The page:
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The Rise of Silas Lapham,
This review is from: The Rise of Silas Lapham (Penguin Classics) (Paperback)
I've had William Dean Howells' "A Modern Instance" and "The Rise of Silas Lapham," like many, many other books on my bookshelf for a long time. A recent meeting of a reading group of mine finally allowed me to make the time to read Howells' 1885 work, "Silas Lapham". I am extraordinarily glad I did. From the start of the novel, we are drawn into the world of late 19th century Boston, post-Reconstruction America, where newly rich industrialists attempt to enter the society life of old money. Howells crafts an extraordinarily realistic look at the American Dream gone awry.
"The Rise of Silas Lapham" begins with an interview that a local newspaperman is doing of Colonel Silas Lapham, a mineral paint tycoon. Lapham's account of his rise from the backwoods of Vermont to his marriage, to service in the Civil War, to his propagation of a successful mineral paint business is chronicled and gives us a taste of the effort and perseverance necessary for his rise, as well indicating the possibility of some potential failings, especially with regard to his one-time partner, Milton Rogers. We soon learn that Mrs. Persis Lapham aided a society woman in distress the year before, and the return of her son, Tom Corey, from Texas, signals another sort of ambition on the part of the Lapham daughters, Irene and her older sister Penelope. The rest of the novel plays out the ways in which the Laphams try to parley their financial success into social status - and how the Laphams are affected by the gambit.
Howells explores a number of significant cultural issues in "Silas Lapham": isolationism, social adaptability, economic solvency among all classes, personal integrity and familial ties, and the relationship between literature and life. The fact that the story is set about 20 or so years after the end of the American Civil War sets an important and subtle context that runs throughout the novel and inflects all of the thematic elements. The ways that the characters interact, the way that the society functions, even though the majority of the novel takes place in Boston, is importantly affected by the fact that Reconstruction is drawing to a close, Manifest Destiny is in full swing, and ultimately, America was at a point of still putting itself together and trying to view itself as the "United" States.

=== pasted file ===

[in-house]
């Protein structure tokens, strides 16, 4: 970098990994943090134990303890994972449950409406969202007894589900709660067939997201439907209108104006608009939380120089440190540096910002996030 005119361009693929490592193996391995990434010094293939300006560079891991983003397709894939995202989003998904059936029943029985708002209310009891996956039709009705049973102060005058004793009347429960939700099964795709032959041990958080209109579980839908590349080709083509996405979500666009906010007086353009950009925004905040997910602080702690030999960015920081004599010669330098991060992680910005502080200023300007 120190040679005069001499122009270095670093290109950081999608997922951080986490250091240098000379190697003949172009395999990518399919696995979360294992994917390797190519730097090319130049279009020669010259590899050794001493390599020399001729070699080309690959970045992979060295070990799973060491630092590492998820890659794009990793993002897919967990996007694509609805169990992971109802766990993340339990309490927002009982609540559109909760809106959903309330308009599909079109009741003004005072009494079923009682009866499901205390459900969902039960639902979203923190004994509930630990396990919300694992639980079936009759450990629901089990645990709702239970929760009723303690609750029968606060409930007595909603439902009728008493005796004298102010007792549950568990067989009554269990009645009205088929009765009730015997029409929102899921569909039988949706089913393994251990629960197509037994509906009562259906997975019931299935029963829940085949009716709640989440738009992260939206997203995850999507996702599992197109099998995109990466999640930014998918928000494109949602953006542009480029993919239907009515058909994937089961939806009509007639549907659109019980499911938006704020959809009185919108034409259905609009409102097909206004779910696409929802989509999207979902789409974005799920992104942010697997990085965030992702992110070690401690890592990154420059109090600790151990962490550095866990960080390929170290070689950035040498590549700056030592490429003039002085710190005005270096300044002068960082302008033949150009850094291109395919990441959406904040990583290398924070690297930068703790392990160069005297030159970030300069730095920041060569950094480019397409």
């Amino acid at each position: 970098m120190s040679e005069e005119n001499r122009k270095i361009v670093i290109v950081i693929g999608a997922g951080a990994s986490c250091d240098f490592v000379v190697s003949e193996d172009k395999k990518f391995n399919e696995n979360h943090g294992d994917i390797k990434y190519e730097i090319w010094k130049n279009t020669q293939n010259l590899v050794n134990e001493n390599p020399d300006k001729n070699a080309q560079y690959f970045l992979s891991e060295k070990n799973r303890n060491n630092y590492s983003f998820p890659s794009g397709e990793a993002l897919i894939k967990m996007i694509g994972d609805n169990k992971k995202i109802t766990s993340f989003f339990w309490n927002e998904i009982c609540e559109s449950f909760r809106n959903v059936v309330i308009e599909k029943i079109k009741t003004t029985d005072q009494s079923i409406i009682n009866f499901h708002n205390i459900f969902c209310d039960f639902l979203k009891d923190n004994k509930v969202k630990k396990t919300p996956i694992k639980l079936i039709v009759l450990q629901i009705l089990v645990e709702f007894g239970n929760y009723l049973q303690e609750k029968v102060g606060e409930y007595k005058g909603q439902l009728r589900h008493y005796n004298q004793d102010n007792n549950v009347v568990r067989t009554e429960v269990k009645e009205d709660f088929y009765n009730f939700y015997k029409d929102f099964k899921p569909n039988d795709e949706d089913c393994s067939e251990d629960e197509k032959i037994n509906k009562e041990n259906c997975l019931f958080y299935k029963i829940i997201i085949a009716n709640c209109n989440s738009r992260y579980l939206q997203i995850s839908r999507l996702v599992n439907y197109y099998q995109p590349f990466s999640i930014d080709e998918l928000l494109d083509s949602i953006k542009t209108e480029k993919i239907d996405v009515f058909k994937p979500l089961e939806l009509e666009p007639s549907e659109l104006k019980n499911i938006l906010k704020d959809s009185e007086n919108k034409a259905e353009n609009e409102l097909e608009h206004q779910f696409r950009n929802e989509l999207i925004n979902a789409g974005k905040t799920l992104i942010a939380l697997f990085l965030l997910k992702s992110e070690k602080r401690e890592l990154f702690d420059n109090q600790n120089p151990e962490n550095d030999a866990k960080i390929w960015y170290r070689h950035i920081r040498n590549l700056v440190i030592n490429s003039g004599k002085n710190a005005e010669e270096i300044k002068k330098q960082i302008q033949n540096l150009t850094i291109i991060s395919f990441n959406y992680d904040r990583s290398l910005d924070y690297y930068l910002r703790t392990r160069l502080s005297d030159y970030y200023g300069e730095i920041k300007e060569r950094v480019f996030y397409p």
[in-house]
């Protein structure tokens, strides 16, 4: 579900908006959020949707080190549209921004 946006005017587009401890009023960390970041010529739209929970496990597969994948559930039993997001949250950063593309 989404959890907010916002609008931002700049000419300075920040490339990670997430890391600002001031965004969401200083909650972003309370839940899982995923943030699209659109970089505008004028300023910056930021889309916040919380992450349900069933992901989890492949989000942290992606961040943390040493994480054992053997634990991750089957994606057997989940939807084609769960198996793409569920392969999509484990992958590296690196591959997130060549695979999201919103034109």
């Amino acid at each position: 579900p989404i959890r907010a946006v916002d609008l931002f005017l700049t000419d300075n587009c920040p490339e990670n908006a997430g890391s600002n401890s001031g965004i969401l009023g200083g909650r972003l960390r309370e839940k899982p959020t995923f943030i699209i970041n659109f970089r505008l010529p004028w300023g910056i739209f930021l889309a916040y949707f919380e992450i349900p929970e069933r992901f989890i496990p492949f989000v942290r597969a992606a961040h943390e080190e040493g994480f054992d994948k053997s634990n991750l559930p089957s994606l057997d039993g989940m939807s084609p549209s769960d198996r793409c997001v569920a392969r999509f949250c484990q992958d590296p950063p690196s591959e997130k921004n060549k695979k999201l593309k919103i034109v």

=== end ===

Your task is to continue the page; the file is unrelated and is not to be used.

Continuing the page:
Howells' treatment of the social interactions between the industrially rich Laphams and the old moneyed Coreys underscores the difficulty in creating and maintaining a national identity, especially when the people even in one northern city seem so essentially different. The romance story involving the Laphams and Tom Corey is obviously an important element of the story, and Howells does an amazing job of not allowing the romance plot to become as overblown and ludicrously sentimental as the works of fiction he critiques in discussions of novels throughout his own work. "The Rise of Silas Lapham" questions the nature of relationships, how they begin, how they endure - the contrast between the married lives of the Coreys and the Laphams is worth noting, as is the family dynamic in both instances.
I'm very pleased to have gotten a chance to read this novel. Generally when I say an author or a work has been neglected, I mean that it's been neglected primarily by me. Having turned an eye now to Howells, I am very impressed with the depth of his characterization, the ways he puts scenery and backdrop to work for him, the scope of his literary allusions, and his historical consciousness. This is certainly a great American novel that more people should read. It may not be exciting, but it is involving, and that is always an excellent recommendation.
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Initial post: Dec 27, 2012 9:19:47 PM PST
Hank and Patsy says:
As one who has read this novel with great pleasure at least five times, I must say that I completely agree with this reviewer. It's always interesting to see in older novels how like ourselves 100 + year-old characters often are. The social insecurities and all-too-human relationships portrayed here will be very familiar to many readers of this novel. I suspect Howells has been unjustly neglected by a whole lot more people than the reviewer admits had been the case with himself.
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